Histopathology of six-quadrant trucut biopsy specimen from the prostate showed features of adenocarcinoma (Gleason score 9) [Figure 2a], while biopsy from the umbilical nodule confirmed presence of adenocarcinoma metastasis [Figure 2b].

The patient was on regular follow-up and died 3 months later.

Discussion

Neoplastic nodules in the umbilical region are uncommon and generally represent metastases from distant tumors. Furthermore, umbilical metastasis of visceral malignancy is rare and is encountered in 1-3% of all intra-abdominal and/or pelvic malignancy. [8] In various series, [1],[2],[8],[9] the most common sites of primary tumors were the stomach and colon in males, and ovaries in females. In the series of Charoenkul et al. , [10] the site of origin remained unknown in as many as 30% cases. Other reported primary sites were the cecum, pancreas, gall bladder, fallopian tube, and endometrium, [1],[8],[10] and rarely from the lung and prostate. [1],[2],[3],[4],[5],[6],[7]

SMJN as the initial manifestation of an internal malignancy has been reported in 14-45% cases in various series, [11] and case reports, [1],[4],[11] including secondaries originating from prostatic adenocarcinoma, [1],[2],[3],[4],[5],[6],[7] similar to the present case.

Most of the metastatic lesions to the umbilicus were irregular firm nodules, measuring 1-1.5 cm in diameter, with occasional cases of diameter as large as 10 cm. [12] These lesions are occasionally painful, rarely ulcerated, and may show mucoid discharge depending on the primary tumor. Our case was erythematous, nontender, and measured 6 cm in diameter.

The differential diagnosis of this uncommon condition includes nonmetastatic diseases like umbilical hernia, hypertrophic scar, pyogenic granuloma, and pilonidal sinus. [9] Interestingly, the literature is replete with cases masquerading as umbilical hernias finally turning out to be metastatic deposits. [8] Histopathology, including immunohistochemistry, [2],[3] plays a vital role in confirming and suggesting possible sites of primary tumors.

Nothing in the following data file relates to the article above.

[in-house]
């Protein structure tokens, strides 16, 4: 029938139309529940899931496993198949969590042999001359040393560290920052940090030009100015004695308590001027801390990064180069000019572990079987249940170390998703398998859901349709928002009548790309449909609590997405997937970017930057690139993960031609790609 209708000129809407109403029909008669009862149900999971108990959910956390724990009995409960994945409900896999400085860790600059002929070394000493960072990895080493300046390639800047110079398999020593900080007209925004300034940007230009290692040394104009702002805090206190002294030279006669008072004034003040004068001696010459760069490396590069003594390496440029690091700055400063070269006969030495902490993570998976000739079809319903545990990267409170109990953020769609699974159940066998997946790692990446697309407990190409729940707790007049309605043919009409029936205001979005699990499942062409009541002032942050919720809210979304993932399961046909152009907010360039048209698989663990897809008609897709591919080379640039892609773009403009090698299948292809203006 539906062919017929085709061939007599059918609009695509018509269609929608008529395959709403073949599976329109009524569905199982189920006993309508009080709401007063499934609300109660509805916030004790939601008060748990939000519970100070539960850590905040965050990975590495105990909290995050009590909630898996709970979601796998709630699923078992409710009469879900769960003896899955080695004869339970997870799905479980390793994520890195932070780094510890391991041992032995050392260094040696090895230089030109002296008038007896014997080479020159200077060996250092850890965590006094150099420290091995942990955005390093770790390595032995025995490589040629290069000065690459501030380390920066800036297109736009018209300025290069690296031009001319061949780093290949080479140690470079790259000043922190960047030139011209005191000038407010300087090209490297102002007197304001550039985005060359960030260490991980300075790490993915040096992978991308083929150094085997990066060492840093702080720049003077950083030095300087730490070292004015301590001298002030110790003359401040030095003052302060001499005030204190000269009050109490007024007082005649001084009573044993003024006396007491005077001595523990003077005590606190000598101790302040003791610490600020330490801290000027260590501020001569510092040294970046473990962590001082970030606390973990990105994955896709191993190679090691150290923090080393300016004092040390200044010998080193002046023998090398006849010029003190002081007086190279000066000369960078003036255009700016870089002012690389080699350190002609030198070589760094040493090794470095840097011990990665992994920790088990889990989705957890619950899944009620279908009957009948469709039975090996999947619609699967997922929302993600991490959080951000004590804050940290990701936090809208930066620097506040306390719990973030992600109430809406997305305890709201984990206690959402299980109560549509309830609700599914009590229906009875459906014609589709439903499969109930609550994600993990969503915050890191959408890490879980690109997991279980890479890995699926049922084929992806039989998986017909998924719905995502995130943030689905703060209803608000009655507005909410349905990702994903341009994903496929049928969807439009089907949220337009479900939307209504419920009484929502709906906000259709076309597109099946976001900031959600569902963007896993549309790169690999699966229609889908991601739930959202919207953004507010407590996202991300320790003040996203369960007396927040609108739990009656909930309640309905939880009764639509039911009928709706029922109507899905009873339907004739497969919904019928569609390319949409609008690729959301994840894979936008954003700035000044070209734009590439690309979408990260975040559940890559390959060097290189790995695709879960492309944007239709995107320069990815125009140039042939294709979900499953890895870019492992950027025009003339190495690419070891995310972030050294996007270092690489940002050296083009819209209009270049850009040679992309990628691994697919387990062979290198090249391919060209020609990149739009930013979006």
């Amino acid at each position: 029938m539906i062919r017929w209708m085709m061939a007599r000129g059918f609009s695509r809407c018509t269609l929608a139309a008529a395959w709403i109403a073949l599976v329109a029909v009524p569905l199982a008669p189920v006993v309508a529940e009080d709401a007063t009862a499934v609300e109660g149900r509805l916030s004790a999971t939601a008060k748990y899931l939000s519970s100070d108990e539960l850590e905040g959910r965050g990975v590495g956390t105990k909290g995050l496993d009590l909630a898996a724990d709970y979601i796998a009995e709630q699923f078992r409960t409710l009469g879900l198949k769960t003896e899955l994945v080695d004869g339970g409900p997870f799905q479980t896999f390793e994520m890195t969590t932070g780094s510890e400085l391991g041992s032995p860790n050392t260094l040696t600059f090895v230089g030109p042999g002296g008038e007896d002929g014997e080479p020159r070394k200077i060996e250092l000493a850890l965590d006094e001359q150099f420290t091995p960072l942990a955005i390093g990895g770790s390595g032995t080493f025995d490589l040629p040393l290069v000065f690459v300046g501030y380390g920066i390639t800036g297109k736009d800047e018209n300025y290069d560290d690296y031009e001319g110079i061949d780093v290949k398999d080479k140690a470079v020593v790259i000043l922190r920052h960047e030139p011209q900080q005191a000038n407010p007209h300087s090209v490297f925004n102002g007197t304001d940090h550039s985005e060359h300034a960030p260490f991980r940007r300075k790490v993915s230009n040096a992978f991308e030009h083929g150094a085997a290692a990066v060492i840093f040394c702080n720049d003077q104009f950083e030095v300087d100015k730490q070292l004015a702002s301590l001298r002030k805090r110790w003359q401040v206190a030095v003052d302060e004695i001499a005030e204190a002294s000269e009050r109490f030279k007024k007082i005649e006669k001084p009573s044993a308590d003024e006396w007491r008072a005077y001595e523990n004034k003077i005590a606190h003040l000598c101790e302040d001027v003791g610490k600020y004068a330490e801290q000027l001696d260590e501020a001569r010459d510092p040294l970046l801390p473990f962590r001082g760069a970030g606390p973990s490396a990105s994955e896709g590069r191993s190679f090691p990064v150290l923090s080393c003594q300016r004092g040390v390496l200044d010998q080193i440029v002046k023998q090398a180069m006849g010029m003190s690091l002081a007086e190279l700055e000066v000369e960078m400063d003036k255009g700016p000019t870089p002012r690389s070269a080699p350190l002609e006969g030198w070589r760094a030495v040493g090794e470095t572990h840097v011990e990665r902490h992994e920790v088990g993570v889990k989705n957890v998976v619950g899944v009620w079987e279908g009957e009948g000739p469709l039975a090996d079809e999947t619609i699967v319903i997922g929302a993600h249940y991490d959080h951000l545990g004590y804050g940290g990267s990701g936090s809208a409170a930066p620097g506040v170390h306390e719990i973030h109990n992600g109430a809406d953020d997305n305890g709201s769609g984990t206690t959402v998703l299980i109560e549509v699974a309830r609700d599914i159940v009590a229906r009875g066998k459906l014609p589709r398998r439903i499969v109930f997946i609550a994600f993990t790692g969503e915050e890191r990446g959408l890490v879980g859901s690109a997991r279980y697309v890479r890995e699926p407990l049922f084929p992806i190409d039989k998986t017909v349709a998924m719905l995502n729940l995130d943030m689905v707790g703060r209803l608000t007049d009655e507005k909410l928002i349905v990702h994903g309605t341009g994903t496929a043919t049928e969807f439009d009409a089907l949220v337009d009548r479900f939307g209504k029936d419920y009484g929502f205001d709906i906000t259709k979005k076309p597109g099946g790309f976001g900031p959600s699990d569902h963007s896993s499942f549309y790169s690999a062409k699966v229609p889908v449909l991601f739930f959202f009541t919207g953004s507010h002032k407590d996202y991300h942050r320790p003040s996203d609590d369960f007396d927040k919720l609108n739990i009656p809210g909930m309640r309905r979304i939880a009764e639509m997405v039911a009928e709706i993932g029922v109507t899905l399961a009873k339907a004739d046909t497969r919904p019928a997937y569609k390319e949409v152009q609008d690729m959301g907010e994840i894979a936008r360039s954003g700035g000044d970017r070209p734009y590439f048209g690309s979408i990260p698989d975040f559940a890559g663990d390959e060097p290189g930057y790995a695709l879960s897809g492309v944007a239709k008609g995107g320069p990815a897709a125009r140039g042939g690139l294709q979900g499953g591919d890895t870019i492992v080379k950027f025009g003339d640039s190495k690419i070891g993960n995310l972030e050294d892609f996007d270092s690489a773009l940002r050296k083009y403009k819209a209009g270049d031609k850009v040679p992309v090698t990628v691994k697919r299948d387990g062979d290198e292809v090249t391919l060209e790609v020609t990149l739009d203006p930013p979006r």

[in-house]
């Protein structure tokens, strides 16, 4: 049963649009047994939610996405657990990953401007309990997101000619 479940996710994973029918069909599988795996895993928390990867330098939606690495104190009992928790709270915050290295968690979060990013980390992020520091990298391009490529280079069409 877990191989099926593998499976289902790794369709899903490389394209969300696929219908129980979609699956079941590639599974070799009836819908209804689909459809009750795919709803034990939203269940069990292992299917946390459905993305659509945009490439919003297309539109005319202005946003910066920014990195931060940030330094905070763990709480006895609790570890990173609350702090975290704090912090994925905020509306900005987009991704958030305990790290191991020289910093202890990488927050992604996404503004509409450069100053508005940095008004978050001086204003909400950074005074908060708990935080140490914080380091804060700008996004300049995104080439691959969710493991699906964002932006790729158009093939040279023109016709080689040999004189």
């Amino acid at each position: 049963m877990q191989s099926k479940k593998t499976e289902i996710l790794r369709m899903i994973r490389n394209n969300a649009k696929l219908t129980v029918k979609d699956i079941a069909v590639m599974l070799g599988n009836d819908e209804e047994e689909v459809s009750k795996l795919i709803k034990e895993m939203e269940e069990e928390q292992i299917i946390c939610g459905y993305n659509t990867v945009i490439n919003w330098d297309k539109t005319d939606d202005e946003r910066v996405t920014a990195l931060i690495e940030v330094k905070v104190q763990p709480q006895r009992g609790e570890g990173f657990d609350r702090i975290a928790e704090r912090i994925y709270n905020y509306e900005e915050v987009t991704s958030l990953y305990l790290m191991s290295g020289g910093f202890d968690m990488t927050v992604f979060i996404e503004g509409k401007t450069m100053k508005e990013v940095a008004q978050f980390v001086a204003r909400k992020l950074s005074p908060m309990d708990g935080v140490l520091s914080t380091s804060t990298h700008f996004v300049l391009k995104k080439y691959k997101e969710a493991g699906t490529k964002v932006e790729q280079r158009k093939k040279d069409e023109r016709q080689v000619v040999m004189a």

Though prostatic adenocarcinoma is one of the most frequently diagnosed tumors in the male population, the most common sites of secondary involvement are iliac lymph nodes, bones, and lungs, and rarely bladder, liver, testis and brain. [13] Skin is an uncommon site, with prostate carcinoma accounting for less than 1% of all skin metastases. [4] The common areas for skin metastases include the penis, anterior aspect of the thighs, suprapubic area, and the perineum, with few cases reported in the scalp, chest, back, and even the face. [4] Umbilical involvement is rare, and has been reported in about seven cases only. [1],[2],[3],[4],[5],[6],[7] Of all the cases of cutaneous metastasis of prostate cancer reported in Japan, only three metastases have occurred in the umbilical region. [2],[5],[6] The present case not only showed umbilical metastasis but also a presence of multiple secondaries in the liver and bone.

A recent review by Gabriele et al . [14] has discussed the various mechanisms of umbilical metastasis of visceral malignancy, namely, venous, arterial, lymphatic, and direct extension. In the present case, metastatic deposits in the bones and liver were possibly blood borne as well as a resultant of the lymphatic spread, while the mass in the urinary bladder was due to direct infiltration of prostate carcinoma.

Irrespective of the primary site, SMJN is an ominous diagnostic sign heralding a poor prognosis with fatal outcomes. A mean survival time of 10 months has been reported, with rare cases surviving 2 years after initial diagnosis. In contrast, SMJN is a late feature in patients with prostate adenocarcinoma, with most cases already having multiple metastases. Thus, the overall outcome in these cases is more dismal with survival ranging between 2 and 10 months (mean 4 months), similar to the index case [Table - 1].